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The taxman’s revenge

Archive for July, 2014

The taxman’s revenge

Friday, July 18th, 2014

taxmanHM Revenue & Customs is expected to start a new crusade in its battle against tax avoidance very soon.

The Finance Bill 2014 should become the Finance Act 2014 in July 2014, bringing into law about 600 more pages of tax provisions. Among the new legislation will be a potent weapon for HMRC in its battle with users of artificial tax avoidance schemes.

Finance Act 2014 law will allow HMRC to seek “accelerated payments of tax” from users of tax avoidance schemes which are either subject to the Disclosure of Tax Avoidance Schemes (DOTAS) requirements or are counteracted by the General Anti-Abuse Rules (GAAR). If the scheme is subsequently judged to be effective by the courts, then HMRC will refund the tax paid. In an approach was has been described as retrospective, HMRC will be able to demand payment for schemes set up years ago which have yet to go through the courts. This is no small beer: HMRC is said to be looking at cases involving £5.1 billion in tax and 33,000 taxpayers. The first tax demands are expected to be issued by HMRC as soon as the Act comes into force.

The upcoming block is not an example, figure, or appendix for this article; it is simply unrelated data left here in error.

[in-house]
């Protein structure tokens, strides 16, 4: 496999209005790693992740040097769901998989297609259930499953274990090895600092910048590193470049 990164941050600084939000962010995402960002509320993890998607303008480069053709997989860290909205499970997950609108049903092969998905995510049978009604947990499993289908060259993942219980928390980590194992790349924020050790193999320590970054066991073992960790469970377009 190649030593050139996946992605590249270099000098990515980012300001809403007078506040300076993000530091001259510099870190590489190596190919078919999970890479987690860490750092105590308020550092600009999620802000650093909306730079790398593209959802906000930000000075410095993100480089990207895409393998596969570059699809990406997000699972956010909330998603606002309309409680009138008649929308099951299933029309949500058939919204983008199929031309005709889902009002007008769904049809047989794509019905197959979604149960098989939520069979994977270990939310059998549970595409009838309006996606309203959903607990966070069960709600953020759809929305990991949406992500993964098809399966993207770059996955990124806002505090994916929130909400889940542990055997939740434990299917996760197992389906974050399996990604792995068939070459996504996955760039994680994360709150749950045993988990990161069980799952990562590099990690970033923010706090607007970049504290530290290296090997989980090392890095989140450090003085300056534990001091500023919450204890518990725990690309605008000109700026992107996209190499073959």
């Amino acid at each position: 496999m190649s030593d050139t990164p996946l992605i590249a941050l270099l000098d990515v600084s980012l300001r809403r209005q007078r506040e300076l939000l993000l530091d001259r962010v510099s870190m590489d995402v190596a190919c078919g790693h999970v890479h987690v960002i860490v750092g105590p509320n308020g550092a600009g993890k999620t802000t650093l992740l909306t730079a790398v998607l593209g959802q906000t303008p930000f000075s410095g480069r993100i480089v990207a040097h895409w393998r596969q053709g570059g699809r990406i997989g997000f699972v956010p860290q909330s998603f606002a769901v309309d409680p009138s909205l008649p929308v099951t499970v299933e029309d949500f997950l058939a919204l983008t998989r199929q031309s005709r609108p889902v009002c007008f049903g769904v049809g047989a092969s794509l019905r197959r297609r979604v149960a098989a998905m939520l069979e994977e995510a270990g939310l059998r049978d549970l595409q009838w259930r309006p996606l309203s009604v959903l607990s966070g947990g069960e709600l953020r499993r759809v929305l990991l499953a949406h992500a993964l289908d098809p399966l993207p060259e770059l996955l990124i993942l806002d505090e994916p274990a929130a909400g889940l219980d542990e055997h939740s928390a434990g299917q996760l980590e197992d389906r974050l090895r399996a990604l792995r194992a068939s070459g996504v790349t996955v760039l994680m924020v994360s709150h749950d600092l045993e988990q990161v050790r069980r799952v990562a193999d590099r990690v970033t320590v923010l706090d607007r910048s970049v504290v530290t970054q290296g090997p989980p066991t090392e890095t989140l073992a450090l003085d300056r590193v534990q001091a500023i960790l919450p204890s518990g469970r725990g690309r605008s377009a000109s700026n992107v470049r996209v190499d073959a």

The result is likely to be a flood of litigation, as the users of the schemes caught in HMRC’s net try to delay payment to HMRC by proving that their schemes are valid. It has already been reported, that, in response, the Ministry of Justice is busy recruiting more solicitors and barristers to sit as judges at Tax Tribunals.

This latest twist in HMRC’s fight against tax avoidance is another reminder that one of the few areas where the Treasury is happy to increase spending is in countering lost revenue. Perhaps that is why the numbers of new tax avoidance schemes reported under DOTAS is continuing to fall.

The value of tax reliefs depends on your individual circumstances. Tax laws can change. The Financial Conduct Authority does not regulate tax advice.

The other property market

Tuesday, July 15th, 2014

freeimages.co.uk workplace imagesRecent figures show that it is not only residential property that is growing in value.